Theresa May issued a fresh threat to leave Europe without a deal as a humiliating leak from Brussels suggested she "begged" EU leaders to help her kick-start Brexit negotiations.
The British Prime Minister indicated for the first time that unless a trade deal is agreed by next northern summer, Britain will leave the EU in March 2019 without a transition period.
She told MPs that to have an implementation period "you need to know what the future partnership is going to be", and dismissed the EU's timetable of agreeing a trade deal by October next year as being too late.
The EU's chief Brexit negotiator Michel Barnier said that his team was already working on a draft Brexit treaty in a signal that some progress is now being made towards a deal.
But in an interview with a French newspaper Barnier said the second phase of negotiations, which will cover trade and the future relationship between the UK and the bloc, would be difficult and "last several years", suggesting details of a trade deal will still be being thrashed out during any transition period.
This came as Jean-Claude Juncker, the President of the European Commission, was forced to deny a report that he had described May as "despondent" and "tormented" following a meeting last week.
A leaked account of a private dinner between Juncker and May, published in a German newspaper, claimed that Juncker told colleagues the Prime Minister had requested the meeting as a "call for help" and was under so much pressure that "it takes all her strength not to lose her temper".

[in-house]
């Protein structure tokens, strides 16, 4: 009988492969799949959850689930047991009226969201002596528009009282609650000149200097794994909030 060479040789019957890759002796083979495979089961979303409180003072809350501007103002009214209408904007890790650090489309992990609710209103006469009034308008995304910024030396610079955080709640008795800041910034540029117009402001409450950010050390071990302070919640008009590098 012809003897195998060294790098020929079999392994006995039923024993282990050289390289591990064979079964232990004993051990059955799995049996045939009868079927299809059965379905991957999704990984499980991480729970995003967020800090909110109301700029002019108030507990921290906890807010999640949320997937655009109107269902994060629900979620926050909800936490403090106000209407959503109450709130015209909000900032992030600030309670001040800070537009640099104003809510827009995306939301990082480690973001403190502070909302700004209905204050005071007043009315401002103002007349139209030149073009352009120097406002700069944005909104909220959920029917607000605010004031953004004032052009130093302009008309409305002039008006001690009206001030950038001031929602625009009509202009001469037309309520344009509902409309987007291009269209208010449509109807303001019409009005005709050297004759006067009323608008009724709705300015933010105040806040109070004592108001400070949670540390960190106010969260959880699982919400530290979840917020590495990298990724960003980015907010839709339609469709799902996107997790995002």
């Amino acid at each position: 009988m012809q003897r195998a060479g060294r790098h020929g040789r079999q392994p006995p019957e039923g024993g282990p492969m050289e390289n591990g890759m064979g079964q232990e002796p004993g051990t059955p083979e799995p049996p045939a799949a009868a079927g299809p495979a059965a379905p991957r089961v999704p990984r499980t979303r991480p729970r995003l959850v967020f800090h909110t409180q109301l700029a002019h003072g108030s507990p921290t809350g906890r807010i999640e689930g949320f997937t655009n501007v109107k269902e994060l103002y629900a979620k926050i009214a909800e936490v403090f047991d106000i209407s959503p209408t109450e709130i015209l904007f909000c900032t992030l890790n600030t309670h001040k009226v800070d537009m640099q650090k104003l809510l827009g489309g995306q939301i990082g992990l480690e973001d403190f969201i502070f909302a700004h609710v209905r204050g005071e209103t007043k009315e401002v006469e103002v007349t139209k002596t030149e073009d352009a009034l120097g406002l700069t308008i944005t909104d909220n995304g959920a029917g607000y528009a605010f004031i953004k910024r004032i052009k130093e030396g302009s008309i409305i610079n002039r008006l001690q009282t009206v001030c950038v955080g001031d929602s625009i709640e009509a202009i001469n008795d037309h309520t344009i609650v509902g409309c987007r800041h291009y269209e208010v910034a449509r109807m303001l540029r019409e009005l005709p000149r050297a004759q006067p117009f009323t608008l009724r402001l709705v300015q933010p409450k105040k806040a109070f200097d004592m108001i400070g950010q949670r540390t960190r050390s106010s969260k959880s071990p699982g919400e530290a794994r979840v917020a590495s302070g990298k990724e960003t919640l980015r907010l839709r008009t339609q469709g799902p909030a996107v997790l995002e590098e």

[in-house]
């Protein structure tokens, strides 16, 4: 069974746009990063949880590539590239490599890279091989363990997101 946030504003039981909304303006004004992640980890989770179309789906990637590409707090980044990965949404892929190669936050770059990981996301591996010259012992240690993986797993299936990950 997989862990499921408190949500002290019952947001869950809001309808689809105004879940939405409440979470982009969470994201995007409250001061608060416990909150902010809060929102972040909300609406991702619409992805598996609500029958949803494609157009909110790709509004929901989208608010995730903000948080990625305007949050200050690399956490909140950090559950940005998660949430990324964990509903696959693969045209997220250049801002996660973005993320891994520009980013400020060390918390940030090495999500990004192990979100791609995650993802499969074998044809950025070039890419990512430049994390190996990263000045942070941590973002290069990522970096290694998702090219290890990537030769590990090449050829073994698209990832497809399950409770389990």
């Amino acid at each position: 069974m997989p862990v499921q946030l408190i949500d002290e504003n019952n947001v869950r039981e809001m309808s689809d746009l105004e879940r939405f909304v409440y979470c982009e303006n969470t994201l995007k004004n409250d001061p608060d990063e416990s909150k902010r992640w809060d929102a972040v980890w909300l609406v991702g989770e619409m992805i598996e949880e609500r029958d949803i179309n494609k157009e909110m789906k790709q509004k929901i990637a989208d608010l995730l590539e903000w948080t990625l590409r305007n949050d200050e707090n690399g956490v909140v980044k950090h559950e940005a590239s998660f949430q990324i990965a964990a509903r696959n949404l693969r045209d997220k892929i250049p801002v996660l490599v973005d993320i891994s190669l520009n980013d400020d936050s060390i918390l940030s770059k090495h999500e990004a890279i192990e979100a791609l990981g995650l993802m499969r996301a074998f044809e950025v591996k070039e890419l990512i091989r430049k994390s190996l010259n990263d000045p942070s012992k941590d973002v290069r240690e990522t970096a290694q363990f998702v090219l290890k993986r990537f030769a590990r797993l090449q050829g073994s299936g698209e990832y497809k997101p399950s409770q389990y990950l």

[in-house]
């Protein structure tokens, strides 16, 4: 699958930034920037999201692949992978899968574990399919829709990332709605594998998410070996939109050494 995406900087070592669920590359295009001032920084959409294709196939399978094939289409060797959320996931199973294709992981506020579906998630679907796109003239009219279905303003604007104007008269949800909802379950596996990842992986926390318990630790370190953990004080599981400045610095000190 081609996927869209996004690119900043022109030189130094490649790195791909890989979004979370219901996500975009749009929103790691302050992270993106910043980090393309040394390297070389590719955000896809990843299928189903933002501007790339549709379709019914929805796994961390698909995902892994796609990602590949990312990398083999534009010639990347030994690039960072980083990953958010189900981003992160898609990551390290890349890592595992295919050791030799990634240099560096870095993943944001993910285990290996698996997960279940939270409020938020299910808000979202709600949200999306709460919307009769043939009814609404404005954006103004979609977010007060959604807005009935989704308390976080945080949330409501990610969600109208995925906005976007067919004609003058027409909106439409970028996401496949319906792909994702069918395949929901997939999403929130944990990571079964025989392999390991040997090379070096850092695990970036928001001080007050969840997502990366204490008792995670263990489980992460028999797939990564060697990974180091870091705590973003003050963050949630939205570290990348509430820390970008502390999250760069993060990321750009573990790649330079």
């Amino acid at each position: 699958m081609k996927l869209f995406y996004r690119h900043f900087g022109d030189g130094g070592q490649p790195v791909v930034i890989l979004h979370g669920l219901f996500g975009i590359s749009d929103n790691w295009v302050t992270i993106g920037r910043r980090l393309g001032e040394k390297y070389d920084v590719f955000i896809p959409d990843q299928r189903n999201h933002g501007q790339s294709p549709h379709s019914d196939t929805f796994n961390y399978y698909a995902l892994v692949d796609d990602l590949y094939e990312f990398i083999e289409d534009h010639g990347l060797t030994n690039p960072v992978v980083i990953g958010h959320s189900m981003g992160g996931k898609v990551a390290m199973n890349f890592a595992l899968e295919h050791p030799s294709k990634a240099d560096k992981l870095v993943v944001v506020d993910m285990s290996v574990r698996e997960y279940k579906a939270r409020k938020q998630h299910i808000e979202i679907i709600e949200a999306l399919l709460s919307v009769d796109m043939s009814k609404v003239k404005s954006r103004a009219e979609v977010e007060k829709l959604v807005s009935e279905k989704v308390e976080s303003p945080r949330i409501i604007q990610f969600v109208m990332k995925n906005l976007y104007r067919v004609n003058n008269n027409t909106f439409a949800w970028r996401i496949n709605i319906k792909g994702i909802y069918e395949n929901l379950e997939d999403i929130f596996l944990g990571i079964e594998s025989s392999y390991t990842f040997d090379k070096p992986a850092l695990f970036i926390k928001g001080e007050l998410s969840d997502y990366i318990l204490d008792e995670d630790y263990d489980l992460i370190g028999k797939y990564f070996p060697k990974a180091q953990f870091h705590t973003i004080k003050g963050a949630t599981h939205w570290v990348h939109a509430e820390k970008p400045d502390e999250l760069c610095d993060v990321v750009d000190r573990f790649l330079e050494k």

The leak was quickly blamed on Juncker's German head of cabinet Martin Selmayr, who was also accused of leaking details of the pair's Downing Street dinner in April, but Selmayr denied the charge.
The leak claimed Juncker had told colleagues May seemed "anxious, despondent and discouraged" and had the appearance of "someone who gets no sleep at night".
Juncker claimed to be shocked by the claims, saying "nothing is true in all of this", adding: "She was in good shape, she was not tired, she was fighting, as is her duty."
Asked if May had begged him for help, he said: "That is not the style of British Prime Ministers".
May today updated Parliament on the Brexit talks following the two-day European Council meeting in Brussels last week, and insisted she had "a degree of confidence" that trade talks would open in December.
However, she made it clear that unless a trade deal was agreed by next summer Britain would have to leave the EU on World Trade Organisation (WTO) terms and scrap the proposed two-year transition period.
May said: "The point of the implementation period is to put in place the practical changes necessary to move to the future partnership.
"In order to have that you need to know what the future partnership is going to be."
Until now, the Government had left open the possibility that trade talks could continue into a transition period.
Barnier suggested he still expects that to be the case, telling France's Les Echoes newspaper that the second phase of talks "will be very different and will last several years".
However in a sign progress is being made, he said his team was "already starting work on a draft of the treaty for the exit of the UK from the EU".
He conceded the future UK-EU trading relationship was the "most important thing".
He warned that a no deal Brexit would have severe consequences.
"We do not wish it at all, we do not work on it, but we do not exclude any option," Barnier said.
"Such a scenario would cause us problems, and even greater ones in the United Kingdom."
He said a no-deal Brexit would mean immediate problems and said the EU could not recognise the qualifications of British pilots or authorise them to land or take off from European airports.